Tech Briefs

Automated 3D Damaged Cavity Model Builder for Lower Surface Acreage Tile on Orbiter

The principles may be applicable to commercial space vehicles.

The 3D Automated Thermal Tool for Damaged Acreage Tile Math Model builder was developed to perform quickly and accurately 3D thermal analyses on damaged lower surface acreage tiles and structures beneath the damaged locations on a Space Shuttle Orbiter. The 3D model builder created both TRASYS geometric math models (GMMs) and SINDA thermal math models (TMMs) to simulate an idealized damaged cavity in the damaged tile(s). The GMMs are processed in TRASYS to generate radiation conductors between the surfaces in the cavity. The radiation conductors are inserted into the TMMs, which are processed in SINDA to generate temperature histories for all of the nodes on each layer of the TMM.

The invention allows a thermal analyst to create quickly and accurately a 3D model of a damaged lower surface tile on the orbiter. The 3D model builder can generate a GMM and the correspond ing TMM in one or two minutes, with the damaged cavity included in the tile material. A separate program creates a configuration file, which would take a couple of minutes to edit. This configuration file is read by the model builder program to determine the location of the damage, the correct tile type, tile thickness, structure thickness, and SIP thickness of the damage, so that the model builder program can build an accurate model at the specified location. Once the models are built, they are processed by the TRASYS and SINDA.

Before the existence of this automated process, a thermal analyst would manually build a 2D or 3D damaged tile model or modify an existing model by hand. However, existing models that are available only cover a portion of the lower surface of the orbiter, and the 2D models cannot be used to calculate realistic thermal gradients in the structure layer. If an existing model for the damaged location is available, the thermal analyst would make manual edits to the model, removing or modifying the nodes in the model to simulate the damaged cavity. The model may require additional modifications if the simulated location was built with the incorrect tile thickness, tile type, or structure thickness. In addition, if the cavity in the model required heating augmentation factors, the factors would have to be manually added to the model. These manual processes can be very time consuming and prone to editing errors.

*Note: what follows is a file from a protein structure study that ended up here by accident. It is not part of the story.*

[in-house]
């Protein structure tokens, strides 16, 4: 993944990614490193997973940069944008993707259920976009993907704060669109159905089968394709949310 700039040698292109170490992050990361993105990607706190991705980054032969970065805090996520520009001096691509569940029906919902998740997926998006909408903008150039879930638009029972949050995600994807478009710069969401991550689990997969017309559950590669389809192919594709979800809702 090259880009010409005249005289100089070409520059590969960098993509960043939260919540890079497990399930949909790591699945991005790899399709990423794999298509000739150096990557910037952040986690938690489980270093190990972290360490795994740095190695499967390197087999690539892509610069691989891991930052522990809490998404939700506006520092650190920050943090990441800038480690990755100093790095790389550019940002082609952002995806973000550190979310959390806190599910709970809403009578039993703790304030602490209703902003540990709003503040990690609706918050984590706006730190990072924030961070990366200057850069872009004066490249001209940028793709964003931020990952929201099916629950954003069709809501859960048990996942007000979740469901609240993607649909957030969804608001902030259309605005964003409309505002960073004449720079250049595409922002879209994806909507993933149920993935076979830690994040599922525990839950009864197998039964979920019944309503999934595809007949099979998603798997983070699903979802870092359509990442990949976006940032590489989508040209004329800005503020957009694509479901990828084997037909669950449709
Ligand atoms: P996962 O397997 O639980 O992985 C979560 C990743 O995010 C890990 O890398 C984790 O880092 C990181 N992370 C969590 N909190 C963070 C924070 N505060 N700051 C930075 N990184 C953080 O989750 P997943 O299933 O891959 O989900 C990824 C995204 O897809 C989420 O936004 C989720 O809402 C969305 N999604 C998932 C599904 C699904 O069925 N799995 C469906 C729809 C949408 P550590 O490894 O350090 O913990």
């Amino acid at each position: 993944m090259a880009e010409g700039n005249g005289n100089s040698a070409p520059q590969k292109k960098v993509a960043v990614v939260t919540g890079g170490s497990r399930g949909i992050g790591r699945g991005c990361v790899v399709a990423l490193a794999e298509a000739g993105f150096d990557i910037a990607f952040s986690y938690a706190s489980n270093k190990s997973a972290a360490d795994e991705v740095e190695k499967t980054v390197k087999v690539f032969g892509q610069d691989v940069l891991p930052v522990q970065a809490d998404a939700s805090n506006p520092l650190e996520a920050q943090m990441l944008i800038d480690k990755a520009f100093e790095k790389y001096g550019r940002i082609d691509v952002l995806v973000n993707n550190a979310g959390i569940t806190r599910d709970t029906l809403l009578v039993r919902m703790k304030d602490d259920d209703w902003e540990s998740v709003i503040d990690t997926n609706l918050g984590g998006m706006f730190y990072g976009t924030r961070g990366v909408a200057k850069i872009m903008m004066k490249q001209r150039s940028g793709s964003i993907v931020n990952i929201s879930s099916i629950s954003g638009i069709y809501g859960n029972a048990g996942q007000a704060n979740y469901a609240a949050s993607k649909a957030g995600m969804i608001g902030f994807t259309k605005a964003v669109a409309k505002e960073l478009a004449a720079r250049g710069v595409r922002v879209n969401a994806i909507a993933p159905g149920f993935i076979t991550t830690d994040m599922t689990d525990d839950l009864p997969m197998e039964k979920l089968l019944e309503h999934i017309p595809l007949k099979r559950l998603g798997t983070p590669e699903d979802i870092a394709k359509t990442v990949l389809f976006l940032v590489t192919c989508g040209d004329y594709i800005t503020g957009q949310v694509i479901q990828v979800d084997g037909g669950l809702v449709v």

The automation of the damaged cavity model, GMM, and TMM allows the thermal analyst to build thousands of models with varying cavity dimensions at various locations on the bottom of the orbiter. The results from all the model runs were merged into a set of damage tolerance maps that allows trained personnel to quickly screen a damaged cavity found in the on-orbit photos to see if the damage site required additional analysis. Although the system is specific to the Space Shuttle Orbiter in its current configuration, it is able to be re-programmed to support any commercial space vehicle that uses tiles as part of its external surface.

This work was done by Shannon Belknap and Michael Zhang of The Boeing Company for Johnson Space Center. For further information, contact the JSC Innovation Partnerships Office at (281) 483- 3809. MSC-25177-1